Feren (feren) wrote,

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I overslept this morning, because my alarm was set to go off at 7:00 p.m. instead of the rather necessary a.m.. I've been burned by this mistake before, practically once a year ever since I got this alarm clock when I was a kid. You'd think by now that I'd learn to quadruple-check this thing before I go to bed. Geez, I am an idiot. The saving grace in all this is that my body clock woke me up about ten minutes before 8:00, so I was at least able to make it to work on time, minus a shave.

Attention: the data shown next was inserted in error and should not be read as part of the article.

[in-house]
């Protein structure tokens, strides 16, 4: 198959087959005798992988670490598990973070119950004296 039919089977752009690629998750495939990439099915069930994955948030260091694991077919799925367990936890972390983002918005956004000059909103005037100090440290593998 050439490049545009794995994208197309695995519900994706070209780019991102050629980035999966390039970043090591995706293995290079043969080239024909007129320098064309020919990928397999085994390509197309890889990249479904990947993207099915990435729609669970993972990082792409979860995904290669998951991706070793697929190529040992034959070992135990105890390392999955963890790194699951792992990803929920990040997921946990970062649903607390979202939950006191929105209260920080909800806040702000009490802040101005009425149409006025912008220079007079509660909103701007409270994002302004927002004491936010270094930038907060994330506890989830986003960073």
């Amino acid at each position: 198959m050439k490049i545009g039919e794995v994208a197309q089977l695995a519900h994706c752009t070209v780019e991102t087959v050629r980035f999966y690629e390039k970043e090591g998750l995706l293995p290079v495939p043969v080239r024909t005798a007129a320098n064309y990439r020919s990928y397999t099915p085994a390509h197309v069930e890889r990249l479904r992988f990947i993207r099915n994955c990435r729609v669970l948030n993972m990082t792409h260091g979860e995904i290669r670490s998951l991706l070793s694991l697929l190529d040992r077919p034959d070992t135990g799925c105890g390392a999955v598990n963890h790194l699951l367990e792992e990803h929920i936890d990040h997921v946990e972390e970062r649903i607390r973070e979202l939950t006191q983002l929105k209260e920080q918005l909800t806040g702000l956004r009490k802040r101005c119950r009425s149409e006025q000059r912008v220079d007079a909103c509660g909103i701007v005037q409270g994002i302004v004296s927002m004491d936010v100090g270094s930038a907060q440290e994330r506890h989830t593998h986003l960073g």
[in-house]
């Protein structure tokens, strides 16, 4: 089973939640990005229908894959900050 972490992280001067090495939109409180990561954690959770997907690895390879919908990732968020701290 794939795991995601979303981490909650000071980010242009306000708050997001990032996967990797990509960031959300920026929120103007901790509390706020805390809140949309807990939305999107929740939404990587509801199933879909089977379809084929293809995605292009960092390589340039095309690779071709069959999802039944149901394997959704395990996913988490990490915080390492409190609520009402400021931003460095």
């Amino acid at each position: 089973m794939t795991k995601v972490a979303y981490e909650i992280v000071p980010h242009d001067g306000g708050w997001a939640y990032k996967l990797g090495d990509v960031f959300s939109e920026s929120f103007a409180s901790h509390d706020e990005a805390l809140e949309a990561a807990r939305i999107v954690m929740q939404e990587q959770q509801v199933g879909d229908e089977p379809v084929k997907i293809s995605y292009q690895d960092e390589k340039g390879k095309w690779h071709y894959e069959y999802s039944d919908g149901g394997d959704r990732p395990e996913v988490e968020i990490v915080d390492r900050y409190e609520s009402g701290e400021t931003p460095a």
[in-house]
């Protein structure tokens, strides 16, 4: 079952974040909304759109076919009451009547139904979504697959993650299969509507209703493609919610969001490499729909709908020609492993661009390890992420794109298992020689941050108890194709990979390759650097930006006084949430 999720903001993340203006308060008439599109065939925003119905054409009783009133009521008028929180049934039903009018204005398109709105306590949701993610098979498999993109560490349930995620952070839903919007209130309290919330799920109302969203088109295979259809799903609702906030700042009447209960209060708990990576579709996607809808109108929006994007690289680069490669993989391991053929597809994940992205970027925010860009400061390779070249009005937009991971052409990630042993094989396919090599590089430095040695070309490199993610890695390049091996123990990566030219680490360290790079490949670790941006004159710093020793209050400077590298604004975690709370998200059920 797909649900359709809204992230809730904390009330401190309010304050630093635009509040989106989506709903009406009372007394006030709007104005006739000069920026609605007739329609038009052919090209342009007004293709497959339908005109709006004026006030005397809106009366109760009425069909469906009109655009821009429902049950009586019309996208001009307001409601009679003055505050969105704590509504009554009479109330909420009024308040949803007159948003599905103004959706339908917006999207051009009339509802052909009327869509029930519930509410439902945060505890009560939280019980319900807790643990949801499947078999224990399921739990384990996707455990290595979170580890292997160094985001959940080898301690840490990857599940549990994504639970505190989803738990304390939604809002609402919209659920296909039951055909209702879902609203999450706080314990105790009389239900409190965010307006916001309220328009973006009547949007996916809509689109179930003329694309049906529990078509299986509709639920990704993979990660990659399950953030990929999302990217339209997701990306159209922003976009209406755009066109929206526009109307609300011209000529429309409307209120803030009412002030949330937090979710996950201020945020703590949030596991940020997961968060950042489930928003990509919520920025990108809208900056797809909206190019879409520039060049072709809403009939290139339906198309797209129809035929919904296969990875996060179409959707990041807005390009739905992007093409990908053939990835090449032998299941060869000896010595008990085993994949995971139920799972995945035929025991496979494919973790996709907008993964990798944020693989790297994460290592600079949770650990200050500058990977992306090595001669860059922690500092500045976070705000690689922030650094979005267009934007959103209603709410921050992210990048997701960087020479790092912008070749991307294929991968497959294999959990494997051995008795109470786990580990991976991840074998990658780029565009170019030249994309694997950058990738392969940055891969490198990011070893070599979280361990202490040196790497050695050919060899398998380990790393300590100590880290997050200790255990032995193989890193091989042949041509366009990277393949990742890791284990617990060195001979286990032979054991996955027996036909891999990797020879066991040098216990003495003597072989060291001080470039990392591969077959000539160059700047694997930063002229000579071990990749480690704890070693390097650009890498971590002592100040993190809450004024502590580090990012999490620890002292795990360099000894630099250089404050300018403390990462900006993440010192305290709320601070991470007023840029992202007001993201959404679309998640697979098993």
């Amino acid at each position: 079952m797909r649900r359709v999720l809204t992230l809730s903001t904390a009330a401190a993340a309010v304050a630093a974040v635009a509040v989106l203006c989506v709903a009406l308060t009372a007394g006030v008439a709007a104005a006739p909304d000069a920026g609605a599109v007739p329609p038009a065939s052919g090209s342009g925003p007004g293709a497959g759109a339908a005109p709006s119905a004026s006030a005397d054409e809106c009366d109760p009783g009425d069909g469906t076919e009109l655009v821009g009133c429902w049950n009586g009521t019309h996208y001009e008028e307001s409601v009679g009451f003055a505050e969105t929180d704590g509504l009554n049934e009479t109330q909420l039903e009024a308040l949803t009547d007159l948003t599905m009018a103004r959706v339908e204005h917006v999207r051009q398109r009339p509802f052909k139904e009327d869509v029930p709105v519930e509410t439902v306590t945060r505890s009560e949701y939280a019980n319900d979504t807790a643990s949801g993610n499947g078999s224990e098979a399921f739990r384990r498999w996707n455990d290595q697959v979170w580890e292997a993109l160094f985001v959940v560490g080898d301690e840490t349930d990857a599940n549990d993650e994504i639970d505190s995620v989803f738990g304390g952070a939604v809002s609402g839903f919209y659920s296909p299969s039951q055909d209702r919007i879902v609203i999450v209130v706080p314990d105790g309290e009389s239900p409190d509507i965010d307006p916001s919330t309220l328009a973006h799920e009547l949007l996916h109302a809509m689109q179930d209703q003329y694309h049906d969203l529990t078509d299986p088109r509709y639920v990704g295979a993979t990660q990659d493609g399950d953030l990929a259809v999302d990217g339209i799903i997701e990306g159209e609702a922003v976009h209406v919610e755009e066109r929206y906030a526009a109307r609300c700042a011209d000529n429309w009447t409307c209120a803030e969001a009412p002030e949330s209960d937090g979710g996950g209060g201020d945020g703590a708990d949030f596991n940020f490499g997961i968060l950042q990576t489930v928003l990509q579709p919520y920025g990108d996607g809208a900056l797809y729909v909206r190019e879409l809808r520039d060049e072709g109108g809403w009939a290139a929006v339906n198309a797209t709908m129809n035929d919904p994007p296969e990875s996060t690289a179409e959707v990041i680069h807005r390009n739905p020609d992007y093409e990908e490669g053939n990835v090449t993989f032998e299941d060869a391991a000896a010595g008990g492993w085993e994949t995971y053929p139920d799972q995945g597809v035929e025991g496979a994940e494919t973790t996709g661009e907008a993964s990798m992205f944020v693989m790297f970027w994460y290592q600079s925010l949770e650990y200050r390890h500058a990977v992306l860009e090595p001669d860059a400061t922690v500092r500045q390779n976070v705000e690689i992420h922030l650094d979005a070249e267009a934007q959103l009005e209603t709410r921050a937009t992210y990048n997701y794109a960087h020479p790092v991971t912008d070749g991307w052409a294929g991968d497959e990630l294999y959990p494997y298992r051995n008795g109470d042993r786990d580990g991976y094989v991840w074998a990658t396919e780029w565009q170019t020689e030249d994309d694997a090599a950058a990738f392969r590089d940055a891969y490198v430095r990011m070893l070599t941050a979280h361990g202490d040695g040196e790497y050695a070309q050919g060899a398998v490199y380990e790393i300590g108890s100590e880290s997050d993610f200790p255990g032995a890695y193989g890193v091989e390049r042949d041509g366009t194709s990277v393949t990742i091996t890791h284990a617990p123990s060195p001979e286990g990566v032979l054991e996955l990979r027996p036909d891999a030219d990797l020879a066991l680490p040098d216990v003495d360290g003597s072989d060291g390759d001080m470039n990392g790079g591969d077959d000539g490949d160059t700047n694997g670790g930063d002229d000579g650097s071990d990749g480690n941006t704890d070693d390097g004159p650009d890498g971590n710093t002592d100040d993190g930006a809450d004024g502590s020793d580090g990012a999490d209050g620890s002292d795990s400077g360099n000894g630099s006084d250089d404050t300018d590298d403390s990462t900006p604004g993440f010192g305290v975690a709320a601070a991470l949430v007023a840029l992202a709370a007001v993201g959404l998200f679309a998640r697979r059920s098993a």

As I was driving to work today I came to the intersection of Roselle and Higgins. The light was red so I just coasted to a stop and idled for a few minutes. I noticed somebody walking between the cars with what appeared to be a heavy jacket on. This didn't surprise me -- it was about 45 degrees Farenheit outside this morning, and it's only about 53 or so right now. What I was surprised to see was that there was reflective backing on the jacket. The explanation for this oddity was pretty clear to me when the person wearing the coat reemerged from between the two vans ahead of me. It was one of the Hoffman Estates firefighters, wearing a sign around his neck that said "Please help us support the families of our fallen brothers." He was carrying one of the heavy-duty rubber boots that firefighters wear, and asking for contributions to "feed the boot." I've seen drives like this before, and I never fail to be moved by them, given my father's profession. I dug through my wallet -- no cash. Suddenly I remembered the spare four dollars or so I had stuffed in my pickup's visor, which I quickly tossed in the boot -- at this point the light had been green for almost 30 seconds and I was holding up traffic. But I felt very glad that I'd taken that route to work today, and been able to contribute to the fund. Yes, I'm a sentimental twit, but I think about how my father risks his life every day that he's at work.. the several close calls he has had in his career and how much he means to me. I think about those things, and just how easily he could be taken from my family, and I feel a certain compulsion to recognize and help those who weren't lucky enough to be able to walk away.

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